Mexico City Bucket List: Make Sure to Visit Museo Casa Estudio de Diego Rivera y Frida Kahlo

Diego Rivera and Frida Kahlo were one of Mexico’s most iconic couples. 

Their larger than life artwork was matched by their larger than life relationship, a relationship they lived out in Mexico City. 

Those who have a love and appreciation for Rivera and Kahlo can step into the couples’ world by planning a visit to the Museo Casa Estudio Diego Rivera y Frida Kahlo. 

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Diego Rivera’s terracotta studio in San Ángel. | Image: Luisa Navarro​​
After the couple married in 1929, they spent the next couple of years in the U.S. While traveling the states, the couple commissioned their friend, accomplished artist and architect Juan O’Gorman, to build their home in Mexico City.
Frida and Diego’s Casa Estudio in San Ángel, Mexico City. The home was designed by their friend Juan O’Gorman. | Image: Luisa Navarro​​

Their home which consists of two separated buildings connected by a small foot bridge is one of the most visited locations in Mexico City. 

It’s also located in the glamorous neighborhood of San Ángel, which is known for its cobblestone streets, antique churches, and vibrant historic mansions.

One of the fountains located at San Àngel Inn. | Image: Luisa Navarro​​

Pro-tip: If you visit this part of town, make sure to stop in for lunch and/or dinner at San Angel Inn. Located right across the street from Diego & Frida’s old home, this beautiful restaurant offers traditional Mexican cuisine in a renovated 17th century monastery.

Surrounded by gorgeous architecture and history, it’s no secret why Frida and Diego’s studio home pulls so many visitors in.

Image of Frida and Diego with a large Papier-mâché Judas from the Casa Estudio in Mexico City. ​​

Once at the museum, visitors will be met with two beautiful buildings. The smaller one, Kahlo’s home, was painted blue to pay homage to her family home in nearby Coyoacán. The larger, white and terracotta building belonged to Diego. 

Inside both homes, guests can get a glimpse into the unique lives of these two artists.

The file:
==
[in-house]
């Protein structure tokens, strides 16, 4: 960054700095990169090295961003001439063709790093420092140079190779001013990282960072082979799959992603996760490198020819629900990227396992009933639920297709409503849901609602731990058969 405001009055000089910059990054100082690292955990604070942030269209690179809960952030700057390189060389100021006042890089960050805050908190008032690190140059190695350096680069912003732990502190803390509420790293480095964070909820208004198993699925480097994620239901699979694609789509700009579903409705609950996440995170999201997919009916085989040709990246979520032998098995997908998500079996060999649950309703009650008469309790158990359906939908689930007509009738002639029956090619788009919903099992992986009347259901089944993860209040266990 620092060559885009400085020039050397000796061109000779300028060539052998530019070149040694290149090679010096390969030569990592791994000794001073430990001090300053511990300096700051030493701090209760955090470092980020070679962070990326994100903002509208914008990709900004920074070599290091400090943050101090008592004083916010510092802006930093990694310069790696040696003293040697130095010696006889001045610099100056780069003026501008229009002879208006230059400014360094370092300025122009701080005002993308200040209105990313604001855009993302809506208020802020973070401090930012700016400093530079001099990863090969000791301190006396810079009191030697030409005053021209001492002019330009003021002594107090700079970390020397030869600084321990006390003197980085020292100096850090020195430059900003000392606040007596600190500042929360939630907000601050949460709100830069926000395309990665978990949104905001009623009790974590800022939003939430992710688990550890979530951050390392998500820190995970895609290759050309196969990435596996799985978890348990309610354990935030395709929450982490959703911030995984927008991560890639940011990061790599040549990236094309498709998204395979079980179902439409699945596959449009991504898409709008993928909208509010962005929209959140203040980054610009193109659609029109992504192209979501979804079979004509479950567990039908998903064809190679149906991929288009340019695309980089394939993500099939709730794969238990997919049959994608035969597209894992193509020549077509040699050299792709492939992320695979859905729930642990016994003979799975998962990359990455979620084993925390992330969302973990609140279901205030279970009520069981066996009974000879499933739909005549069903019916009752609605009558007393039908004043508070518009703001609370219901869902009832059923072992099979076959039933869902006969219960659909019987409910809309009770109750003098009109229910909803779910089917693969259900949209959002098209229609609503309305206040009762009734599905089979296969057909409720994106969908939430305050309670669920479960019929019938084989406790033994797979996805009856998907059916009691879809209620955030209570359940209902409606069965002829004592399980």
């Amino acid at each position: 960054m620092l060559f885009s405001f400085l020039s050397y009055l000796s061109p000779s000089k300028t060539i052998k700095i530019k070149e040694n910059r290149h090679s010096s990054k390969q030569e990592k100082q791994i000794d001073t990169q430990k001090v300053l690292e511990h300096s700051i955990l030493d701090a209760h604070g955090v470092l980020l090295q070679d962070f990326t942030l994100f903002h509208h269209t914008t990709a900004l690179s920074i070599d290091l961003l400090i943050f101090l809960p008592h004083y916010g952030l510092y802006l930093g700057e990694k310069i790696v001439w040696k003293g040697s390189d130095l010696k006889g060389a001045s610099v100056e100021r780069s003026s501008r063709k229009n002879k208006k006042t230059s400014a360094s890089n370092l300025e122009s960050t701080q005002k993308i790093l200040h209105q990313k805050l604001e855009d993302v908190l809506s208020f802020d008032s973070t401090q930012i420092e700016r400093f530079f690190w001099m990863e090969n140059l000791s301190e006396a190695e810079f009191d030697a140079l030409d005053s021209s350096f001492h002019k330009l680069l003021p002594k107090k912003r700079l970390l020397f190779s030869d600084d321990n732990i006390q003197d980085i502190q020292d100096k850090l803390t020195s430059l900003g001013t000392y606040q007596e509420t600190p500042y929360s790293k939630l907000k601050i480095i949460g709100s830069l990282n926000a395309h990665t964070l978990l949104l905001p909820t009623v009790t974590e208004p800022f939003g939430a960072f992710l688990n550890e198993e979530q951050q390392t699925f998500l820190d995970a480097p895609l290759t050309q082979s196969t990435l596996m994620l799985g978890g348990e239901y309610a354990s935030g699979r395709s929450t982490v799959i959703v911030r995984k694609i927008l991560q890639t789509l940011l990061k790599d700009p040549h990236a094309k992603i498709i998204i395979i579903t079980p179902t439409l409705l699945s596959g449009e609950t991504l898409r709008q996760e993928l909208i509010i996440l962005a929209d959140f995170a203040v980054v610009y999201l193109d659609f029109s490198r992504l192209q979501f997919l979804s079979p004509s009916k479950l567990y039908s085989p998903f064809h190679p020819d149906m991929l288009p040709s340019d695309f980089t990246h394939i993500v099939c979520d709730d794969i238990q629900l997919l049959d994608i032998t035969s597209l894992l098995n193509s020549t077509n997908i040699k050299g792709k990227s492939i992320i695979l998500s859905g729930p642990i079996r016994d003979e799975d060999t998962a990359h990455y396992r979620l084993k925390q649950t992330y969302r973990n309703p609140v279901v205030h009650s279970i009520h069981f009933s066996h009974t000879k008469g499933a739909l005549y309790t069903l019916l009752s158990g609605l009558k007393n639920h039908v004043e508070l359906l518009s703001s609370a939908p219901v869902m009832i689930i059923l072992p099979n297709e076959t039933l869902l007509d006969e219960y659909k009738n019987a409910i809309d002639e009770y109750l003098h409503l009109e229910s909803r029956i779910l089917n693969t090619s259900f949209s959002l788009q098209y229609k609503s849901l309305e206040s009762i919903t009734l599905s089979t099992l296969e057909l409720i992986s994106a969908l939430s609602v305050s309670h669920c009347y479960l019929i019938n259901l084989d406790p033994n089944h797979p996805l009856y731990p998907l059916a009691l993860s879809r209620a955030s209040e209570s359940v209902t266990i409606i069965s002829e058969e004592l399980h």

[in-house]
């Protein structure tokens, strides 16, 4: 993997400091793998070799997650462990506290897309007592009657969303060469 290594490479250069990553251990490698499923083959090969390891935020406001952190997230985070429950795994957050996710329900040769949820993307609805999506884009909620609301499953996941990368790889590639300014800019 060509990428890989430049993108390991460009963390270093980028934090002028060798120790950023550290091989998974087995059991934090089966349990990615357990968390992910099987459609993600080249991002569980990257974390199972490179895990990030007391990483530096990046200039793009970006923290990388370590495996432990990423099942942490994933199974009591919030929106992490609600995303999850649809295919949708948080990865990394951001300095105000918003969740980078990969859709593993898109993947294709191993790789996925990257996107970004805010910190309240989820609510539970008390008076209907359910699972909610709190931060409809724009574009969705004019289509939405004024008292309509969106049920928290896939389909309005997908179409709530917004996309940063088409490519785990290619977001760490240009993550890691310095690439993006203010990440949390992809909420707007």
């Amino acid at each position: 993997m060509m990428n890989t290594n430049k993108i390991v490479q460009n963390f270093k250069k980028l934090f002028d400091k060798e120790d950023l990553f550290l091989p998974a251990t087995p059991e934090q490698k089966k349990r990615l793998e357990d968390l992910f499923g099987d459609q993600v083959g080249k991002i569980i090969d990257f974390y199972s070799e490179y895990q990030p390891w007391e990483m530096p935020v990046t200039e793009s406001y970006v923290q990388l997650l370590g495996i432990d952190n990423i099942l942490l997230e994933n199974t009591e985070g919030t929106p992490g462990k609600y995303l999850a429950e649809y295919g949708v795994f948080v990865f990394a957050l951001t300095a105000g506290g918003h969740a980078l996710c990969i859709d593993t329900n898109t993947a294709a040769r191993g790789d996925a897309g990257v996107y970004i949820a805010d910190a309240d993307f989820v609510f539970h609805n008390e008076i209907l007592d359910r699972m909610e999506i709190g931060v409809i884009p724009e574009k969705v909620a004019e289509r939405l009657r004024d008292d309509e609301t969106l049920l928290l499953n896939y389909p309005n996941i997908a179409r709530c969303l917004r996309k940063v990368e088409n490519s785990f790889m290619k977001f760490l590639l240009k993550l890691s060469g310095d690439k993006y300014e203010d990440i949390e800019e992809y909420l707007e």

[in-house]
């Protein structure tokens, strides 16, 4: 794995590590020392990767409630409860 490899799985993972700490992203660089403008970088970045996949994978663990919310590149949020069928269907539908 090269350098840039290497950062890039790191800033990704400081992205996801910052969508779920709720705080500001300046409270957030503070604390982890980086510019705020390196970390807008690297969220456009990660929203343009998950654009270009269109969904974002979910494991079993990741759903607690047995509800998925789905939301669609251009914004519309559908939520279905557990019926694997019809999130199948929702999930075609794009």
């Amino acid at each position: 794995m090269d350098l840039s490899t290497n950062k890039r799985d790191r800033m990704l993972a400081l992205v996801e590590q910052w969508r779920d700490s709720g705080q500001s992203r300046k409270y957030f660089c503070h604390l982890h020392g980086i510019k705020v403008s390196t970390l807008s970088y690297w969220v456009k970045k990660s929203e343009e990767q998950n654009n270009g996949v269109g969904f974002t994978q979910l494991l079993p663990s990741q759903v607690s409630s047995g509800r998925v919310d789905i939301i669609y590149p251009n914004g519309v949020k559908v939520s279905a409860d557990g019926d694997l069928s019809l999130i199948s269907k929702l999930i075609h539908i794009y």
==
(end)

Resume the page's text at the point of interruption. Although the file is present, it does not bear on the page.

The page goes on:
Inside Rivera’s home, visitors can view the painter's collection of paper-mâché human and animal sculptures. These beautiful works of art are on full display in the very studio he constructed them in. 

Guests can also walk through Rivera’s bedroom, office, and living space. In addition to the art, Rivera’s small archeological collection of historic artifacts is also on display.

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As visitors walk through the homes, they’ll get a sense of who the couple was together and who they were as individuals. 

For example, in Rivera’s studio, there are different Judas figures scattered around. These figures were originally used for burning during Easter week festivals. However, the couple enjoyed collecting them and displaying them in their home. 

Large papier-mâché figurines displayed in Diego Rivera’s studio. He loved these larger-than-life figures.  | Image: Luisa Navarro​​
The footbridge which connected Frida’s studio to Diego’s. | Image: Luisa Navarro​​

Across the footbridge is Kahlo’s home. While the furnishing of the home has changed over time, the bathroom is still intact with the original furniture used by Kahlo. The bathtub in particular is the same one that appears in Kahlo’s 1938 painting “Lo que el agua me dio” (what the water gave me). The original furniture as well as the space in general will transport visitors to the time and literal place where this famed artist created much of her work.

The couple lived and worked in this home after they moved to Mexico City in 1934. When Kahlo’s father died, she moved back to her birthplace, Coyoacán (another Mexico City neighborhood located nearby), in April 1941, where she lived until her death in 1954.

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A portrait of Dolores del Rio by Diego Rivera in his studio. Other items from his art collection can be viewed in his Casa Estudio in San Ángel, Mexico City. | Image: Luisa Navarro​​

Rivera on the other hand stayed in his studio in San Ángel until his death in 1957. 

While the couple’s artwork lives on, those who want to get a deeper sense of the couple’s life can do so by visiting the Museo Casa Estudio Diego Rivera y Frida Kahlo.

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About the Author

Nadia El-Yaouti

Nadia El-Yaouti is a writer and photographer based out of Central Virginia. As a travel writer, she enjoys connecting readers with stories and sharing photographs that depict the beauty of different cultures. Some of her most prized work introduces readers to underrated destinations like Mexico, Kurdistan, and North Africa. When she’s not juggling work, she can be found traveling the globe with her wonderful husband and three darling children.

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